The Coal Fire
And so, with little rationality behind any of the conspiracy theories, and no evidence, we're left with what has been concluded by most investigations: a coal fire that ignited the Maine's powder magazine. This is something that happened to coal-powered ships, and the Maine had a coal bunker separated from its forward magazine by only one thin steel bulkhead. Survivors did not report any coal fires and none set off the Maine's thermally activated fire alarms, but such fires often smoldered deep within the coal and could have gone undetected. As we know from episode #615 on Titanic myths, the Titanic had at least one such fire burning for the duration of its one voyage, and there were more than 20 such fires reported on US warships during the decade of the Maine's destruction.
Divers did go down after the 1898 sinking to examine the wreckage hoping to find a cause, but of course there's very little they were able to see, and no engineers or experts were present. From what little they had to work with, they concluded that a mine had been placed on the hull near frame 18. It was the Vreeland Board investigation in 1911 that had direct access to all the physical evidence. As the wreck was a hazard in Havana harbor, a cofferdam was built around it and the site was pumped dry in order to facilitate moving it, allowing engineers direct unfettered access to the entire wreck.
The Vreeland Board's conclusion was that it had indeed been an external explosion that set off the magazine, but further aft than the Sampson Board's frame 18. This conclusion was supported by hull plates that had been bent inward, consistent with an external explosion according to the Vreeland engineers; but not necessarily to Rickover's 1974 engineers. A series of two explosions was also consistent with what witnesses had reported in 1898, consistent with both a mine and then the magazine, or an explosion in one magazine and then another. The wreck was cut up and towed out to the deep, making any further investigation virtually useless.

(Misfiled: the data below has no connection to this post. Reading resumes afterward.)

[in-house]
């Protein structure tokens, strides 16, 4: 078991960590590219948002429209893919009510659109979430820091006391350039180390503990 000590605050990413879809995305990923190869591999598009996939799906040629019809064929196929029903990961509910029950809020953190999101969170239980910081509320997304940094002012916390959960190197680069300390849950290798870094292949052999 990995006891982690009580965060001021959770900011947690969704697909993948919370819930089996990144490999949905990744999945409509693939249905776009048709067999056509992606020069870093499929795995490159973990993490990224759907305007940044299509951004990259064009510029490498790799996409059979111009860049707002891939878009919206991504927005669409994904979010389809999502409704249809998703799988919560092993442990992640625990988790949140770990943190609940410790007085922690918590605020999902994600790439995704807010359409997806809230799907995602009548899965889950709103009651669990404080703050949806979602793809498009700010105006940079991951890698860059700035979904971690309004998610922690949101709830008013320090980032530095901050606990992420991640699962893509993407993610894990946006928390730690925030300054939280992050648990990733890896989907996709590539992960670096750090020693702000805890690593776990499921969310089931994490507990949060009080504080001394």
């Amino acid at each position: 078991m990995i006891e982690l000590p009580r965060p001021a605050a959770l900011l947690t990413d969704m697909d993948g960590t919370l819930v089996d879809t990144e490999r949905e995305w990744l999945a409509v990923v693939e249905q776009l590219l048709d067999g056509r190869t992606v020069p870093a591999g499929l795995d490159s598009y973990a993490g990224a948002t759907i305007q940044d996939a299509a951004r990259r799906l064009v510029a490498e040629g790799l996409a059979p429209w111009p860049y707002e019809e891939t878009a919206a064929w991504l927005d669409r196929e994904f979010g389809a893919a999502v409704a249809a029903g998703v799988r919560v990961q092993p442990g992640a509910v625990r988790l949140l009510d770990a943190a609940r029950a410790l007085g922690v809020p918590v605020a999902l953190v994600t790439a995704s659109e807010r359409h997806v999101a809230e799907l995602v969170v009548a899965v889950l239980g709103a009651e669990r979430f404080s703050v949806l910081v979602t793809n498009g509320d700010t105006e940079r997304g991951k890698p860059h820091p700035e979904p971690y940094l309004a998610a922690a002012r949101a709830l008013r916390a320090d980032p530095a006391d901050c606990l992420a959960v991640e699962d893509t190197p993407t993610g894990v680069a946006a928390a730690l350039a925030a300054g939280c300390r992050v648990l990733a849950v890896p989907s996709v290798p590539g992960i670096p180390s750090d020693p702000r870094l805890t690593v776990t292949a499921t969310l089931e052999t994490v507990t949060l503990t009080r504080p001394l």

Noting that in 1898 and 1911 it was common for the US Navy to find causes for incidents that did not reflect poorly upon the Navy, a 2009 report from the Law Library of Congress found that no one explanation could be firmly supported. The early conclusions of a mine may have been biased, but nothing from the modern era could rule them out. The final word is that we don't know what triggered the Maine's magazines and sank it. Insufficient evidence survived for the limited forensic technology of the day to make a definite determination, and even less survives today. Both an accident and an act of sabotage are consistent with all that we know of the sinking of the USS Maine. And so, rather than make some presumptuous assertion that we cannot adequately support, instead we will take a moment to remember the 260 sailors, all valuable human beings who would rather have been someplace else on that dreadful night.